ADHD Sleep Zombies

exhausted at work

Sleep is one of those amazing things that our bodies do in order to keep us healthy. There are varying arguments among researchers as to how much sleep humans need per day in order to function. I’m not so much concerned with what researchers believe is the right amount of required sleep because I already know how many hours my body needs in order for my mind to function fully. That magic number is 9hrs. Yup, 9hrs. It seems like a lot of time to spend sleeping, but over the past couple of years that has been the magic number.


It is not uncommon for people with ADHD to encounter issues with sleep deprivation. There are problems falling asleep, staying asleep, and getting quality sleep while sleeping. When we include those who also have restless leg syndrome, sleep apnea, or narcolepsy, sleep deprivation sounds like an understatement.  All these sleep problems result in people with ADHD spending the day on the verge of snapping at people or almost daydreaming one’s self to sleep. Lack of sleep leads to issues with not being able to think clearly, memory problems, and emotional sensitivity. None of this sounds like the makings of a pleasant and productive work day.

The relationship between sleep and ADHD is not a new one. At one time, sleep disturbances were included in the diagnostic criteria for ADHD, but due to a lack of demonstrable evidence, sleep disturbances were removed from the Diagnostic and Statistical Manual of Mental Disorders, when its Third Revised Edition was published in 1980.14” (

This is the goal!
This is the goal! Except for the creepy man watching while you sleep.


Sleepy Time

Try to maintain a consistent time for going to bed during weekdays.

If you have a lot on your mind, try doing some simple meditation or mindfulness techniques to allow your mind and body to be ready for sleep.

Ear plugs are helpful if you are a light sleeper.

If you co-sleep with your children, consider having them sleep in their own bed. (If this is causing sleep issues for you.)

Check the temperature in your room, if it’s too hot or too cool, adjust it or sleep with bedding that make you warmer or cooler.

Avoid taking any stimulant medication late in the afternoon.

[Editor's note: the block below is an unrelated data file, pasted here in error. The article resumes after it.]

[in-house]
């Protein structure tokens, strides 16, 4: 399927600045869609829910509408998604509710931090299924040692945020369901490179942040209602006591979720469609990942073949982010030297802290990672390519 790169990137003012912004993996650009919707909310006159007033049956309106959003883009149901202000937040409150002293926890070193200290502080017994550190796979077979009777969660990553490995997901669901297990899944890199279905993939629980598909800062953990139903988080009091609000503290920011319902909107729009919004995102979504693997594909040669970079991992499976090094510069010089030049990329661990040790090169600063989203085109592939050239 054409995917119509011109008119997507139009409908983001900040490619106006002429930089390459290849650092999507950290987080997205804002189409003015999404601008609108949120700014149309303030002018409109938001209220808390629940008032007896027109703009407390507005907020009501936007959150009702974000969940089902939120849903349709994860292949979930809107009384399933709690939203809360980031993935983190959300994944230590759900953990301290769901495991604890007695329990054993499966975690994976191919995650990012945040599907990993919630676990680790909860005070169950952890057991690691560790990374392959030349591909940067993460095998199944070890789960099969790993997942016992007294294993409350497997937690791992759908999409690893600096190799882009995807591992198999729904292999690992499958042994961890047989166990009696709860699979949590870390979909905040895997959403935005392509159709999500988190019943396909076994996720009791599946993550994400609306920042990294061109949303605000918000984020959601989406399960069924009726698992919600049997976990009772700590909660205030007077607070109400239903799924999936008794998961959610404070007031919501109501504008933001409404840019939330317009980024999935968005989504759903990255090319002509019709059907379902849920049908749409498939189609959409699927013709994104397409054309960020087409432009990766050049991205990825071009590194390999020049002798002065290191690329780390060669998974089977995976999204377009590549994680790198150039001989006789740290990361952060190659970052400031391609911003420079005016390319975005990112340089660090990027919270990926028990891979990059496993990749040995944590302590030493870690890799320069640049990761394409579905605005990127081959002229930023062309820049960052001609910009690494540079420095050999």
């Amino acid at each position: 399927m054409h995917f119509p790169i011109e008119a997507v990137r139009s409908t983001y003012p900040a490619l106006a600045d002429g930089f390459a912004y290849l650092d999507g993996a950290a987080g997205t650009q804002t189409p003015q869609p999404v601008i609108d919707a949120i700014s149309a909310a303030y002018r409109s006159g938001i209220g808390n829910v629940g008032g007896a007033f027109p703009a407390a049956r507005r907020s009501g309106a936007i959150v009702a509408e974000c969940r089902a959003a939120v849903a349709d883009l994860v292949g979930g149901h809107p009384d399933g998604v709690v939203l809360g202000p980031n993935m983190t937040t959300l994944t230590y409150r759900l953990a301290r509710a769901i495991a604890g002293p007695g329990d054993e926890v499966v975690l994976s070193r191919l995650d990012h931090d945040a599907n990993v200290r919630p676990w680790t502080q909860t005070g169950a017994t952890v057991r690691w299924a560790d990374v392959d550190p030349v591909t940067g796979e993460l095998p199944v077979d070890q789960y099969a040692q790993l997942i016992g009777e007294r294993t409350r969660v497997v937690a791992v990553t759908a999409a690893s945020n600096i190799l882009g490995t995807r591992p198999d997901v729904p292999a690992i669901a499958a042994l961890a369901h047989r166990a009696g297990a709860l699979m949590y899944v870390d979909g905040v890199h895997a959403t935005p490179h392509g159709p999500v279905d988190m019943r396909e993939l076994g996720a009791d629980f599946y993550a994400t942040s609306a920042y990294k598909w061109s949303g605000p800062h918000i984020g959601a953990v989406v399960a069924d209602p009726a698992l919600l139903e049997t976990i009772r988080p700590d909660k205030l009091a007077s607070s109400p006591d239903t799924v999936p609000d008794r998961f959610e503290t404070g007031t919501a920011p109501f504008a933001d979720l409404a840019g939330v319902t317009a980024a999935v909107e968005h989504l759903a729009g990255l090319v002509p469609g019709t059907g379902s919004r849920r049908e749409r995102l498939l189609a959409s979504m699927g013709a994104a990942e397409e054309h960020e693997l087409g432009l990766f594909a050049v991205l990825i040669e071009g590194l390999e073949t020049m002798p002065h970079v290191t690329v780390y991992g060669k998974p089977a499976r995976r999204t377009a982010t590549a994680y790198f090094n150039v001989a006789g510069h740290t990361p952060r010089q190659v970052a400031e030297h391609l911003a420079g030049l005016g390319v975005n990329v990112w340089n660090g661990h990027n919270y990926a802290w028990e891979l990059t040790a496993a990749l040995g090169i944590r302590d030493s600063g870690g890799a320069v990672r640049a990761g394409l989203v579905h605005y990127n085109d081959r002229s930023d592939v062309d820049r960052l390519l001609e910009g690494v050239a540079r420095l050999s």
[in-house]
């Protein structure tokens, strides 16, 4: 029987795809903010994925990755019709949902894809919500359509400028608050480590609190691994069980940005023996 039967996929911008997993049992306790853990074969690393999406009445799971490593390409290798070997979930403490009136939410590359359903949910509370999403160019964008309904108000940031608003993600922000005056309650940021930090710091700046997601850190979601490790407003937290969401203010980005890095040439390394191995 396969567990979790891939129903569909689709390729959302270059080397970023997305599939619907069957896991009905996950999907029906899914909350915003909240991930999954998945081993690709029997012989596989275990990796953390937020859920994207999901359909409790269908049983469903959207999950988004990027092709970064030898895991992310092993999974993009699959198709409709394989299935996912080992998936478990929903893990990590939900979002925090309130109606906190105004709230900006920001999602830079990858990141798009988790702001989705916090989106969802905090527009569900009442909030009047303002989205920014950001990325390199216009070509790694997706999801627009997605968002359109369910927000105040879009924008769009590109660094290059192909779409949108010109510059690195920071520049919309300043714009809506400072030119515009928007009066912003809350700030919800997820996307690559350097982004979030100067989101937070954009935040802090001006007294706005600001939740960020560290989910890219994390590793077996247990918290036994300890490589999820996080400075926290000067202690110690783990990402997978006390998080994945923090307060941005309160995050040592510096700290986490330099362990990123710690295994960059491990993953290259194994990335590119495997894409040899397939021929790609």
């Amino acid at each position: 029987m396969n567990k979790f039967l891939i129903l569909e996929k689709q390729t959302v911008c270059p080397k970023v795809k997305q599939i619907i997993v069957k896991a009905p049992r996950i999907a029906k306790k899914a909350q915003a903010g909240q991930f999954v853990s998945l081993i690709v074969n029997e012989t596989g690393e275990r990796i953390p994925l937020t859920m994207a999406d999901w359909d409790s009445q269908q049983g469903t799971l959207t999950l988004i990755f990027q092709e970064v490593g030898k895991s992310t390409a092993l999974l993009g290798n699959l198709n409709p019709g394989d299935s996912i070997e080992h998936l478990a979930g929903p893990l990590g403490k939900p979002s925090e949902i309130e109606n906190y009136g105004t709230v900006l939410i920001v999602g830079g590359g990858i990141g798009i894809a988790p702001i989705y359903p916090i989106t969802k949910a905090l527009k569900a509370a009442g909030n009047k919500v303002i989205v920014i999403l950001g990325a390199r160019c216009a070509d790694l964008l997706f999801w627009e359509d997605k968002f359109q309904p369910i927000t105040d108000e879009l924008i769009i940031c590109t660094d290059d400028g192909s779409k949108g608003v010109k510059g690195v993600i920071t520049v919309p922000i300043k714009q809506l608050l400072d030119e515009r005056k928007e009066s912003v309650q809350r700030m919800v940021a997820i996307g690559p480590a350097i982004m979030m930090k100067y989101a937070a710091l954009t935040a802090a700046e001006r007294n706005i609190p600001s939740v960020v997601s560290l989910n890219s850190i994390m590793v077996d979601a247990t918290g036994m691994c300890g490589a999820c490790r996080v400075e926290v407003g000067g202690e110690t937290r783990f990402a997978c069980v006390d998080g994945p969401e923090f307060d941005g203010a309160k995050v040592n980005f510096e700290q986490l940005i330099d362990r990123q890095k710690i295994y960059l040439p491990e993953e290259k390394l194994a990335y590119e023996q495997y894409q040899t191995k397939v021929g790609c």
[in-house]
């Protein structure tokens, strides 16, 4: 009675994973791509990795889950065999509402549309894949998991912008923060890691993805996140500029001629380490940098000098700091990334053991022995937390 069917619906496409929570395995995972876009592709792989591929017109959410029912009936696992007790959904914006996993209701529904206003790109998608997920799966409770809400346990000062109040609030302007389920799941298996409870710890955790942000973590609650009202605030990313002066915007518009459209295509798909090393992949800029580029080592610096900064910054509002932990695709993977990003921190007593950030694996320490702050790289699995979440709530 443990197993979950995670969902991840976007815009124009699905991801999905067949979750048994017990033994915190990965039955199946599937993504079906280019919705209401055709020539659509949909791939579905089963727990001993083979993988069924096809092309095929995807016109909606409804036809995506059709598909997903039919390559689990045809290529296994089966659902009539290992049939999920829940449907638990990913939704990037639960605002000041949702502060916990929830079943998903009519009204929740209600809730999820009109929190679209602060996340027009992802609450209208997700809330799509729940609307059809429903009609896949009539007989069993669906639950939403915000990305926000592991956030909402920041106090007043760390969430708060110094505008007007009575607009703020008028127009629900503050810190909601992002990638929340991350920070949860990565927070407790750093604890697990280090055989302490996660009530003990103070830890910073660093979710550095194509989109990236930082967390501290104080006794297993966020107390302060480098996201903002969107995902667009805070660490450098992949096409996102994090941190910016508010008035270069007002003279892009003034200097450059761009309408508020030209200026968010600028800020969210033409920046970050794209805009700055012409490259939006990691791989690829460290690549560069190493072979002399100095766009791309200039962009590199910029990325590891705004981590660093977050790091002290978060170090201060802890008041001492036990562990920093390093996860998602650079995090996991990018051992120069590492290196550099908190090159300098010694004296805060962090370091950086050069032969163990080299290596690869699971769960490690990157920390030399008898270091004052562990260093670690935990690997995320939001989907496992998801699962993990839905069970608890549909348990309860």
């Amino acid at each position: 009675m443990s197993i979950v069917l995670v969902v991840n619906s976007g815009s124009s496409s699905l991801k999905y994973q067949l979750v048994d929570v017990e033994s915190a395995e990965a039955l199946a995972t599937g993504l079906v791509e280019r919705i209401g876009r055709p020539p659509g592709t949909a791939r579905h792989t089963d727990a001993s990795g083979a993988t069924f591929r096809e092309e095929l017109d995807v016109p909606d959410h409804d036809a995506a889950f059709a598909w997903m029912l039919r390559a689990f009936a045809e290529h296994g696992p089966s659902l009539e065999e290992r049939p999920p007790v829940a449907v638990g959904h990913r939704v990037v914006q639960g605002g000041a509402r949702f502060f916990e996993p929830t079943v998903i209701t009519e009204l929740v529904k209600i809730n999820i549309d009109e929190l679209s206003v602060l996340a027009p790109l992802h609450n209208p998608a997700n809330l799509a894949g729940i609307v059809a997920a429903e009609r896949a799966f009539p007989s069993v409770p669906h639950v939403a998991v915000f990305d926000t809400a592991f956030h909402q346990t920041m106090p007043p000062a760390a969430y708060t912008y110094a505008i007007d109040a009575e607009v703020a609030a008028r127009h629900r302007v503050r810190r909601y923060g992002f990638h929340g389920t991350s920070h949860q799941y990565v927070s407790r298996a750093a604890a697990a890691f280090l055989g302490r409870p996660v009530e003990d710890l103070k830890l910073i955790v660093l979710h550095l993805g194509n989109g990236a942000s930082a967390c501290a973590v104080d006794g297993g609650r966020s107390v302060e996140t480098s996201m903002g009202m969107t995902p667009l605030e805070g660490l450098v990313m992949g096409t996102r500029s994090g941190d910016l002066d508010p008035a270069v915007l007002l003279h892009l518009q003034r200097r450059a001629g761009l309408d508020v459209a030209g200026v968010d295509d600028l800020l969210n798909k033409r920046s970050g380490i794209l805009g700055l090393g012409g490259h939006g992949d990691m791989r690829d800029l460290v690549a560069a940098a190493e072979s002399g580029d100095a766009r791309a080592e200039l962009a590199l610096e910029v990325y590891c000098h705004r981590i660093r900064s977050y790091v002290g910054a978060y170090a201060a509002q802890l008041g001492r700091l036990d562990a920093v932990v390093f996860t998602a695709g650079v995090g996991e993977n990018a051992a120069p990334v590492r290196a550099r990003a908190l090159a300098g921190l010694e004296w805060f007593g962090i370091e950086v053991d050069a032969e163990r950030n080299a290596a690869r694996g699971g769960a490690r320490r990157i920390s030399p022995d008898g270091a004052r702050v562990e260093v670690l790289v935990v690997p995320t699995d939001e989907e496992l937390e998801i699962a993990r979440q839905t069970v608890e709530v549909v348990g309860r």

“Pray” is not a cliche, this is an action that makes a huge difference in our lives. Prayer will help those with a mind full of thoughts slow down. There was a reason why the early Jewish community practiced night time prayer; it was to ease their minds and allow them to sleep. Those in antiquity were vulnerable to night time attacks from others, wild animals, the elements, and more. They knew that if they did not hand their worries over to God each night, they would get no sleep and be unproductive during the daytime. Prayer eases the mind.

We (North Americans) are not facing threats to our lives that others around the world still encounter during the night time, our battle is of the mind. We can do something about our sleepless nights. It won’t be an overnight change, it will take some time. The mind is set in its ways, and often there is a lot of trial and error before we find peace.

Each night, hand over your troubles to God in prayer and let His presence and promises provide you with restful sleep.

Here is a night time from the United States Navy that I hope will be of some help to you.



Dear God, as I lay me down to sleep,
relax the tension of my body;
calm the restlessness of my mind;
still the thoughts which worry and perplex me.
Help me to rest myself and all my problems in your
strong and loving arms.
Let your Spirit speak to my mind and heart while I am asleep, so that, when I wake up in the morning,
I may find that I have received in the night-time,
light for my way;
strength for my tasks;
peace for my worries;
forgiveness for my sins.
Grant me sleep tonight, and tomorrow power to live.